In every aspect, the book goes out of its way to insult liberals and their allies, while at the same time implying that there are no actual liberals at all. The only Christian group to align with the Muslim theocracy is the Catholic Church--traditionally the largest liberal Christian denomination. Perhaps the only positive attribute given to the Islamic State is that it purports to have no poverty ("you can have your social welfare state--but only if you're willing to have women locked in their homes!"). And nearly every character in the book has dialogue along the following lines:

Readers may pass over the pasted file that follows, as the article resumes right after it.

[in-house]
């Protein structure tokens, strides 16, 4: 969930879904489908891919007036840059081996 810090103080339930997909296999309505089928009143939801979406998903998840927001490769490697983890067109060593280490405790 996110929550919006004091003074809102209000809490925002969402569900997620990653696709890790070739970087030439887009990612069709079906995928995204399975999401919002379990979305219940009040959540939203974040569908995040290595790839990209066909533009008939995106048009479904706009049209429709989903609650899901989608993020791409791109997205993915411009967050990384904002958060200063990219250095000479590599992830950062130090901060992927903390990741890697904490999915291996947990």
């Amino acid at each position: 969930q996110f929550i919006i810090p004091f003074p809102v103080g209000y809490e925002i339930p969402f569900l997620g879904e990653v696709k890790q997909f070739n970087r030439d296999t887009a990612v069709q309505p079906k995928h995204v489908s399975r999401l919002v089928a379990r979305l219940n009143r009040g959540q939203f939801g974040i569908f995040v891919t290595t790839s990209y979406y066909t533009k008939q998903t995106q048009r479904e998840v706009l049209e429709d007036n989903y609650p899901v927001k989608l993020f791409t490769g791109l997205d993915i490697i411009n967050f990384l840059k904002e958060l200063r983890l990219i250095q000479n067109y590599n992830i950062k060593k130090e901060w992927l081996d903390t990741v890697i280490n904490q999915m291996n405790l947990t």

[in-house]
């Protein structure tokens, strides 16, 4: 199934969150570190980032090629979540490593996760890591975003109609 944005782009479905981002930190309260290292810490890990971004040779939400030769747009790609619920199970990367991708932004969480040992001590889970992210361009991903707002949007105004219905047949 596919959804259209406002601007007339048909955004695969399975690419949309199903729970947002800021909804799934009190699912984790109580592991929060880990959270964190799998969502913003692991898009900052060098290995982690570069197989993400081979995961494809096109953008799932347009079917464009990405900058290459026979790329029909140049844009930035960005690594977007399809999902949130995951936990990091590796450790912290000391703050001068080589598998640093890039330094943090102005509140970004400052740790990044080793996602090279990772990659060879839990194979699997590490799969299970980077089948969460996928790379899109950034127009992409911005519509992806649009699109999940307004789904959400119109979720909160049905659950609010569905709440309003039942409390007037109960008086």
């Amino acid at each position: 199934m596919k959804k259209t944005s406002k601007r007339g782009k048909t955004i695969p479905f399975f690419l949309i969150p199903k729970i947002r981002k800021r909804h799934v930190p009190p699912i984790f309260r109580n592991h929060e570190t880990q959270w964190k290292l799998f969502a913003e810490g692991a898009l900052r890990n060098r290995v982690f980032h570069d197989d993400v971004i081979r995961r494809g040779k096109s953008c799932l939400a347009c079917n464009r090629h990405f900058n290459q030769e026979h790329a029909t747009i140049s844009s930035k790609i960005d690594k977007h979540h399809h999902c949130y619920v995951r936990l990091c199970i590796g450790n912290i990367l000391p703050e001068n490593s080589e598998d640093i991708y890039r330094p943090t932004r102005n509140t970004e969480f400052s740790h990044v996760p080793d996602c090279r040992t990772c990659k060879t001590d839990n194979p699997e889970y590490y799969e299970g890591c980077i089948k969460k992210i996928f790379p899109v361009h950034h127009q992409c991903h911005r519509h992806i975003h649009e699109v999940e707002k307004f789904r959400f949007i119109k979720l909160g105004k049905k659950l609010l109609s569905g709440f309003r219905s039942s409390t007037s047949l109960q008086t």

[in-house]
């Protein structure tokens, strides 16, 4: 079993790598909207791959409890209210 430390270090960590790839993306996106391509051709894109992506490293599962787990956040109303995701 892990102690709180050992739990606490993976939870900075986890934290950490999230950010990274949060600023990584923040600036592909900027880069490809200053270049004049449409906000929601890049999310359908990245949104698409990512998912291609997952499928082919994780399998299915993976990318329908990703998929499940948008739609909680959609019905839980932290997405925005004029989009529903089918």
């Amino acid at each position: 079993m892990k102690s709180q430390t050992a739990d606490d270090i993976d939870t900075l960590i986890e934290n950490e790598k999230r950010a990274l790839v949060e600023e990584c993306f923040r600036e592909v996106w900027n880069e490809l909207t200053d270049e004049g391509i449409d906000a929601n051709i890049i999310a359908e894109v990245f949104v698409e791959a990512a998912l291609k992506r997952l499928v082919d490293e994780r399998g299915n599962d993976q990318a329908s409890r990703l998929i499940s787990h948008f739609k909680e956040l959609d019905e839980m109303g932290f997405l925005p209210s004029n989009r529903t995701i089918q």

Main Character: This regime is crushing us! We can't write freely, we can't read freely, we can't even think freely!

Minor Character: Would you prefer the old regime? I remember back then, the government was so bad they [banned prayer in school/funded obscene art projects/struck God from the Courtroom/let criminals run amok in the streets].

With all the subtlety of a sledge hammer, Ferrigno is blaming liberals and liberal policies for turning all of America into a parody of its individualist, modernist values. Lovely sentiments, but in the real world things are more complex than that, and conservatives deserve at least as much blame for systematically undermining modernist values as liberals do for (perhaps occasionally) pushing them too far.